How does a viewer judge feelings? Isn’t it totally subjective? One viewer can look at a picture and break down in tears because of the associations and meaning it invokes in them. The viewer beside them may say “yeah whatever…” Obviously one was touched and the other wasn’t.

Was the problem of not reaching the second viewer the artist’s or the viewer’s? Maybe neither. If the artists did what he could, that’s all he can do. We don’t all react to the same things. We all have different criteria of “goodness” in art. Let’s acknowledge that and make it more transparent.

So, judging

We all judge art when we see it. Most of us probably are not practiced in introspecting and analyzing our response. So all we can say is something like “I like it”.

The professional gatekeepers who judge shows and contests and gallery submissions should be held to higher standards. Artists should get better feedback on their submissions. Even if a juror told me “My training and curation experience is in post-modernism; your entry did not fit that style so I was unable to evaluate it well.”, that, at least, gives me some good data. It is an honest response. I know I will not be accepted in a show this juror is judging. Even better would be for the show publication to state clearly that the theme is Urban Decay and the juror will be giving special consideration to post-modernist work. Here is a link to see other shows she has curated.

If criteria were made clear, even at such a rudimentary level, we would have much better guidance. I would know not to not submit a lovely landscape sunset to a show that was only going to consider gritty post-modern images. Even better, if I got actual feedback from the juror on why my image was or was not rejected, I could learn. I could evaluate where I stand against their criteria and decide if I need to change or find a new venue.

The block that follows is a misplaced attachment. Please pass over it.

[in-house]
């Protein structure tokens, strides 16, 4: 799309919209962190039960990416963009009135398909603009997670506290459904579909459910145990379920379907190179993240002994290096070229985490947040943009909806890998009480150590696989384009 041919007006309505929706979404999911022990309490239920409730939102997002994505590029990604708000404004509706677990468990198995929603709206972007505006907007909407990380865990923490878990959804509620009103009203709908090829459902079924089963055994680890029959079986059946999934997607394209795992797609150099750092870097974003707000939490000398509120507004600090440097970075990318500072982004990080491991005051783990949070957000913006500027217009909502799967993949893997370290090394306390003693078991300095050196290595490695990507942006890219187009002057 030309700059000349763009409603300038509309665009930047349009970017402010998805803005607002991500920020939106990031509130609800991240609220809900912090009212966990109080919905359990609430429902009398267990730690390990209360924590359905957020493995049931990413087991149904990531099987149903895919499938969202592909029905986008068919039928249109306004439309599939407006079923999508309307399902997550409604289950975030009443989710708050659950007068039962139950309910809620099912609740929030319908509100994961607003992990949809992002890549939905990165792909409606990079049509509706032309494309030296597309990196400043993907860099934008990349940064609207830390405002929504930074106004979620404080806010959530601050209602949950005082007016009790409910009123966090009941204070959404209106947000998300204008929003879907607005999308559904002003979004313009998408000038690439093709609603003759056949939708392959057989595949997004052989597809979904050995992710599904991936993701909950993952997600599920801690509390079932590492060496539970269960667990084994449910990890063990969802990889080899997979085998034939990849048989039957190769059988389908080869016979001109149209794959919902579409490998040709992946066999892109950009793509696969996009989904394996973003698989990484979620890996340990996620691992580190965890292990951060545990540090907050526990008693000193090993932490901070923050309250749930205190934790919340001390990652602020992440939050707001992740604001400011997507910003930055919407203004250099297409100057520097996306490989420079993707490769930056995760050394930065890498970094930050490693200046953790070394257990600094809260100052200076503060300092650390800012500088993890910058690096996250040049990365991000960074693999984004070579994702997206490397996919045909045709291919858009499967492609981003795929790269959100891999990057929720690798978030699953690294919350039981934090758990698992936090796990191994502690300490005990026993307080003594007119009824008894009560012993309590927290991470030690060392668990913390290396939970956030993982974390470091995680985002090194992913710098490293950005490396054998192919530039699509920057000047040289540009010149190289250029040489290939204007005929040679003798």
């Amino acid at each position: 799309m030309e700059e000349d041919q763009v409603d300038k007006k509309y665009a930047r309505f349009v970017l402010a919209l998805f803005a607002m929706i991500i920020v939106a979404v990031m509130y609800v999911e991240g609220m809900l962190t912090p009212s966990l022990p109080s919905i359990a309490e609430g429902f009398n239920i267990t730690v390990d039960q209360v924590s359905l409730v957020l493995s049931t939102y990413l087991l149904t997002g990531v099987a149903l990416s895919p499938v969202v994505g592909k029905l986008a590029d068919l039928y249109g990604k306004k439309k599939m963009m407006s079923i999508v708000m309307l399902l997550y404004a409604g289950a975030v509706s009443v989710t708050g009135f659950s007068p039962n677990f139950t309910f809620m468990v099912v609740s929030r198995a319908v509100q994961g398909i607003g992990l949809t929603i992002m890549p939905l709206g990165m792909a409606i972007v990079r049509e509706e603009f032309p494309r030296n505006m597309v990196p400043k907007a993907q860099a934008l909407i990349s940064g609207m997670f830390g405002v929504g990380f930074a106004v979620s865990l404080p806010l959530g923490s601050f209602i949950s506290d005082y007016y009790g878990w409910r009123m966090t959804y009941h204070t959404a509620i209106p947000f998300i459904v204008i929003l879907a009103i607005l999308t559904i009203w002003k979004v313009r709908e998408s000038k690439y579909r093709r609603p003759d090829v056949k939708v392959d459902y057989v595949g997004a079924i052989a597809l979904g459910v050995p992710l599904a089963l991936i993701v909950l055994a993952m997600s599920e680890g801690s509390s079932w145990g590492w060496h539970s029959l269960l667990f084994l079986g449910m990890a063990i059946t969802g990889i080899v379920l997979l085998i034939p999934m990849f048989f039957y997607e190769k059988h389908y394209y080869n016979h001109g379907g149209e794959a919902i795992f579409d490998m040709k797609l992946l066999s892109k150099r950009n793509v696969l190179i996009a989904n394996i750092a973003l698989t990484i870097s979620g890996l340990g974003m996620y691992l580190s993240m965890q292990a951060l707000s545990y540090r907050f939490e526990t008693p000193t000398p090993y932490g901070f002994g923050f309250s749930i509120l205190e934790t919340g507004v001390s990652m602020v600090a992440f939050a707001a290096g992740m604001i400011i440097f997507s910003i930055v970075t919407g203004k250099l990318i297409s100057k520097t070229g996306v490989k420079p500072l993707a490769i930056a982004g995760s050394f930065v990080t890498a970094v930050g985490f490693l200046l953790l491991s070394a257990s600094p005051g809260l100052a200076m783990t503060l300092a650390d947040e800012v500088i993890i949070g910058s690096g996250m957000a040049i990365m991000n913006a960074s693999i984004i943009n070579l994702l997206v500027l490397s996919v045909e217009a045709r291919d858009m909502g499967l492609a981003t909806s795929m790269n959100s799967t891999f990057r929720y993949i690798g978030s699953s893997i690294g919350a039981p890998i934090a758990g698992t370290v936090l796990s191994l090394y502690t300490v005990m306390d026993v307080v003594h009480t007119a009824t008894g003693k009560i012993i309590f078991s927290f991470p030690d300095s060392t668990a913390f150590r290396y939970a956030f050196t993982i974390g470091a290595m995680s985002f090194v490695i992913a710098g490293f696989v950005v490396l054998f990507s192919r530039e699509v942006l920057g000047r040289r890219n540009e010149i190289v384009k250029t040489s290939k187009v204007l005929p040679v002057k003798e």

What judging counts?

Judging happens everywhere and all the time. What is important?

As I see it, there are 3 primary audiences to consider. The first is me. I, the artist, must decide how I feel about this image I have created. I must be able to express why it was made and how I felt and what I was trying to say with it. If I can do this and I am happy with the image, that is of first importance.

The second consideration, I think, is the viewer. They are the intended audience for the image. If someone likes one of my images and purchases it to hang on their wall for their pleasure and to show other people, that is high praise and it does not matter what any gatekeeper may say about it.

Lastly and least are the myriad of gatekeepers. Those who give anonymous judgment of our images according to secret criteria. Since they are working behind the scenes in secret, they are basically a Star Chamber court.

I am disappointed when I am voted out by one of these secret courts, but I refuse to take it as a judgment against my work. Since I don’t know the criteria used, I assume my work did not fit the pattern they are “promoting” in their curation.

So, we are all going to be judged whenever our work is seen. Accept that. Art judgment is not objective. It cannot be. But when someone other than a potential purchaser “votes” us down, ask what criteria was used. Understand the criteria and we understand the judge. Know that these 3rd party judges generally have their own agenda they are following.

And remember, when we get bad feedback, the judgment is on the piece of art, not us personally.


  • Better Photography magazine is a lovely publication edited by Peter Eastway. Peter is an amazing Australian photographer who justifiably has multiple Professional Photographer of the Year and similar awards. I get no compensation from them. I just want to point this out as a fresh and interesting publication run by extremely knowledgeable and talented artists.